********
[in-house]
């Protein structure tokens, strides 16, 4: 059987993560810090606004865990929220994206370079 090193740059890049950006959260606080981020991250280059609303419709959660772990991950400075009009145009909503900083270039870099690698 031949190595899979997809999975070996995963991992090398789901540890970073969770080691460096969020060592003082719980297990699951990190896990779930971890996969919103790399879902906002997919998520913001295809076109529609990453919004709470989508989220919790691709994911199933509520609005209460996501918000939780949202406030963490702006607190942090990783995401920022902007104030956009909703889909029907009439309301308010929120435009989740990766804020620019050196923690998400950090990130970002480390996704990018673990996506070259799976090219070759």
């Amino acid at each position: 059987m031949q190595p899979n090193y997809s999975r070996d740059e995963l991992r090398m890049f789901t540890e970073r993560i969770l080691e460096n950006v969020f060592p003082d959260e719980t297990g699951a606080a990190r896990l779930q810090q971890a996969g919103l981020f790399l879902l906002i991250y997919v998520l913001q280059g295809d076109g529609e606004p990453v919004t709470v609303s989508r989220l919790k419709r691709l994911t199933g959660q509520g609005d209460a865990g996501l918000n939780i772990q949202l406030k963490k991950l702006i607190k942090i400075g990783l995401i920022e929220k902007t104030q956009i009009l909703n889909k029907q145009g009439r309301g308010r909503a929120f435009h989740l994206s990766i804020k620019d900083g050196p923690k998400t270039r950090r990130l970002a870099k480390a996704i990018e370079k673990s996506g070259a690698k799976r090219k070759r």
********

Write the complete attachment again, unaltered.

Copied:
[in-house]
């Protein structure tokens, strides 16, 4: 059987993560810090606004865990929220994206370079 090193740059890049950006959260606080981020991250280059609303419709959660772990991950400075009009145009909503900083270039870099690698 031949190595899979997809999975070996995963991992090398789901540890970073969770080691460096969020060592003082719980297990699951990190896990779930971890996969919103790399879902906002997919998520913001295809076109529609990453919004709470989508989220919790691709994911199933509520609005209460996501918000939780949202406030963490702006607190942090990783995401920022902007104030956009909703889909029907009439309301308010929120435009989740990766804020620019050196923690998400950090990130970002480390996704990018673990996506070259799976090219070759």
């Amino acid at each position: 059987m031949q190595p899979n090193y997809s999975r070996d740059e995963l991992r090398m890049f789901t540890e970073r993560i969770l080691e460096n950006v969020f060592p003082d959260e719980t297990g699951a606080a990190r896990l779930q810090q971890a996969g919103l981020f790399l879902l906002i991250y997919v998520l913001q280059g295809d076109g529609e606004p990453v919004t709470v609303s989508r989220l919790k419709r691709l994911t199933g959660q509520g609005d209460a865990g996501l918000n939780i772990q949202l406030k963490k991950l702006i607190k942090i400075g990783l995401i920022e929220k902007t104030q956009i009009l909703n889909k029907q145009g009439r309301g308010r909503a929120f435009h989740l994206s990766i804020k620019d900083g050196p923690k998400t270039r950090r990130l970002a870099k480390a996704i990018e370079k673990s996506g070259a690698k799976r090219k070759r």